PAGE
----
Learning Language Effectively: Choose Your Own Goal - JLPT as an example
The easiest way to measure how effective education is is test scores. When students score high on tests it not only makes teachers look good, but schools overall will be more likely to get government funding with higher test scores. Traditionally tests are the easiest way to measure the abilities of a student, but are they effective when learning a language?
Take the case of Japanese, and for simplicity’s sake we’ll refer to the main test administered by the Japanese government, the JLPT or Japanese Language Proficiency Test. It’s actually a great and simple goal to work towards, passing the JLPT. The benefits are numerous once someone has passed it: the U.S. Embassy in Tokyo has jobs that only consider candidates who have passed the highest level 1 of the exam, Japanese universities won’t admit non-native Japanese to their programs without a really high score on the JLPT, and well it just looks awesome on a resume to be paper fluent in Japanese.
But how effective is the JLPT as a means for learning Japanese? Notice I didn’t say “goal” this time because actually most students’ goal they have in their mind when they decide to take Japanese is to speak the language. If students’ main goal is speaking, then the JLPT is not the means to an end. In fact, the exam itself does not measure speaking ability whatsoever, and does not require any writing samples, either. You don’t have to speak a word to be considered “fluent” in the Japanese language, according to the JLPT!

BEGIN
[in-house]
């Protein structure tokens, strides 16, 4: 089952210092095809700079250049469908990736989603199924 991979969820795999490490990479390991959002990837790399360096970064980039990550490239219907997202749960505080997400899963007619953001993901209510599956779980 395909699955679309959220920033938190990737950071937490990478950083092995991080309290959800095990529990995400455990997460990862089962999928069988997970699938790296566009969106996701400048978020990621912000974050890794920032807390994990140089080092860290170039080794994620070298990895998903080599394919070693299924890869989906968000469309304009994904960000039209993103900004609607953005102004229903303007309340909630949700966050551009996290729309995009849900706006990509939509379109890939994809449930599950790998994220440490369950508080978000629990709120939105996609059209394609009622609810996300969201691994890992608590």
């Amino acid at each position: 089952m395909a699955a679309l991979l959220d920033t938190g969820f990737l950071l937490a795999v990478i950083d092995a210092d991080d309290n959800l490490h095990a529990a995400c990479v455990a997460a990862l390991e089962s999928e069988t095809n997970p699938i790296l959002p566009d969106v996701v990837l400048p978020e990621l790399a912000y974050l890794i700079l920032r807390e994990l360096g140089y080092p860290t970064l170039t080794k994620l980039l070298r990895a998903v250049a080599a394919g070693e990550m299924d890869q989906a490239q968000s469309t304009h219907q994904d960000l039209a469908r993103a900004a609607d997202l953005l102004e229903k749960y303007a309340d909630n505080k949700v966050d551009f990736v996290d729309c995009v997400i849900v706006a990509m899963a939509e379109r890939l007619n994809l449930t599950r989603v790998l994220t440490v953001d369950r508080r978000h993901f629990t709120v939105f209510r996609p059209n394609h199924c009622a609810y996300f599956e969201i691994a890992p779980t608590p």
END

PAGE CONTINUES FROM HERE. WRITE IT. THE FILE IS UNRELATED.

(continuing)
If speaking is your goal, then perhaps choosing a path such as “fluency in speaking situations” is your answer. Instead of studying for and focusing on passing a test, students should study for and be ready to pass real life situations. For beginners, it’s all about meeting someone Japanese and being able to introduce yourself properly, talk about your home country, maybe even talk about likes and dislikes. It’s shocking but even candidates who have passed the most advanced level of the JLPT still stumble in these situations.
For the more intermediate or advanced speakers, it’s all about how and where you’d like to apply the language in your everyday life. When learning language application is key; without it grammar patterns and vocabulary are easily lost, like those mathematical formulas and historical dates that were “learned” in high school. Having a job that uses Japanese does wonders, whether your goal is to effectively communicate with your boss, that Japanese client, or perhaps write an email without your colleagues snickering after you hit the send button. But hobbies are also effective and if not almost as equally important. Understanding the movies you watch, the music you listen to, or web pages you’re surfing on can all be interesting goals to work towards. Oh yeah, and don’t forget the most effective goal of all, speaking more deeply with your Japanese friends.
In short, tests are useful tools to study for and measure progress, but language study is only truly effective when it is applied to the student’s everyday life.